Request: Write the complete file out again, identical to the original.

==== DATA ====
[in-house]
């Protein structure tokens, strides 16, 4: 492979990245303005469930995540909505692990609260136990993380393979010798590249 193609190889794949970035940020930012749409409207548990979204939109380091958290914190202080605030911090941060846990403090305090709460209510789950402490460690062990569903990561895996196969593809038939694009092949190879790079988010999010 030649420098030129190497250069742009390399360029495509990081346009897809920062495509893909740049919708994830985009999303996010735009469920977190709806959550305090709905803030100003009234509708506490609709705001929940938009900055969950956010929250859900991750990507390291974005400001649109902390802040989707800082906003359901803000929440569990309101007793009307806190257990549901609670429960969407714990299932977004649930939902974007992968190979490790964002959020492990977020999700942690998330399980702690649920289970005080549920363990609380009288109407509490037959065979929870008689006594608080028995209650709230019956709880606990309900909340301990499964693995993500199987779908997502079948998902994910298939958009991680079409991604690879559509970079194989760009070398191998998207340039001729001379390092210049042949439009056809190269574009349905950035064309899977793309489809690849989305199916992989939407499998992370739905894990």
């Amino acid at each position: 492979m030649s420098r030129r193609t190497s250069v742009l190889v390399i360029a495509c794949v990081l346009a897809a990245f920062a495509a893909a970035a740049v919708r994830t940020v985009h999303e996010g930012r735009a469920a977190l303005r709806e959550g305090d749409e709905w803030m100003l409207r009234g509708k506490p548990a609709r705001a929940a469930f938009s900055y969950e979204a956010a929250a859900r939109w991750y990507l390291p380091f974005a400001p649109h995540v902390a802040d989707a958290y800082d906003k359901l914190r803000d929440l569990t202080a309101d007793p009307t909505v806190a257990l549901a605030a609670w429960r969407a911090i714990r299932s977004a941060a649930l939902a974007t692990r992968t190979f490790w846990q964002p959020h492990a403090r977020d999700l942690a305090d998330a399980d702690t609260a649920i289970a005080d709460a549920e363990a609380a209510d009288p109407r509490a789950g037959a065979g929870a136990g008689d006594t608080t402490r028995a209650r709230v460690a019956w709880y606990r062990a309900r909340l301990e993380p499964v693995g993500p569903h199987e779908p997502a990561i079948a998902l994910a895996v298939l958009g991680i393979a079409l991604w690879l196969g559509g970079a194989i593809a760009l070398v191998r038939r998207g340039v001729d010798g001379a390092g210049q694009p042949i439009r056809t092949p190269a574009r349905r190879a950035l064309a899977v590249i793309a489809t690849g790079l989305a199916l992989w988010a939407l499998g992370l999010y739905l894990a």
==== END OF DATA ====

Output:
[in-house]
């Protein structure tokens, strides 16, 4: 492979990245303005469930995540909505692990609260136990993380393979010798590249 193609190889794949970035940020930012749409409207548990979204939109380091958290914190202080605030911090941060846990403090305090709460209510789950402490460690062990569903990561895996196969593809038939694009092949190879790079988010999010 030649420098030129190497250069742009390399360029495509990081346009897809920062495509893909740049919708994830985009999303996010735009469920977190709806959550305090709905803030100003009234509708506490609709705001929940938009900055969950956010929250859900991750990507390291974005400001649109902390802040989707800082906003359901803000929440569990309101007793009307806190257990549901609670429960969407714990299932977004649930939902974007992968190979490790964002959020492990977020999700942690998330399980702690649920289970005080549920363990609380009288109407509490037959065979929870008689006594608080028995209650709230019956709880606990309900909340301990499964693995993500199987779908997502079948998902994910298939958009991680079409991604690879559509970079194989760009070398191998998207340039001729001379390092210049042949439009056809190269574009349905950035064309899977793309489809690849989305199916992989939407499998992370739905894990």
């Amino acid at each position: 492979m030649s420098r030129r193609t190497s250069v742009l190889v390399i360029a495509c794949v990081l346009a897809a990245f920062a495509a893909a970035a740049v919708r994830t940020v985009h999303e996010g930012r735009a469920a977190l303005r709806e959550g305090d749409e709905w803030m100003l409207r009234g509708k506490p548990a609709r705001a929940a469930f938009s900055y969950e979204a956010a929250a859900r939109w991750y990507l390291p380091f974005a400001p649109h995540v902390a802040d989707a958290y800082d906003k359901l914190r803000d929440l569990t202080a309101d007793p009307t909505v806190a257990l549901a605030a609670w429960r969407a911090i714990r299932s977004a941060a649930l939902a974007t692990r992968t190979f490790w846990q964002p959020h492990a403090r977020d999700l942690a305090d998330a399980d702690t609260a649920i289970a005080d709460a549920e363990a609380a209510d009288p109407r509490a789950g037959a065979g929870a136990g008689d006594t608080t402490r028995a209650r709230v460690a019956w709880y606990r062990a309900r909340l301990e993380p499964v693995g993500p569903h199987e779908p997502a990561i079948a998902l994910a895996v298939l958009g991680i393979a079409l991604w690879l196969g559509g970079a194989i593809a760009l070398v191998r038939r998207g340039v001729d010798g001379a390092g210049q694009p042949i439009r056809t092949p190269a574009r349905r190879a950035l064309a899977v590249i793309a489809t690849g790079l989305a199916l992989w988010a939407l499998g992370l999010y739905l894990a």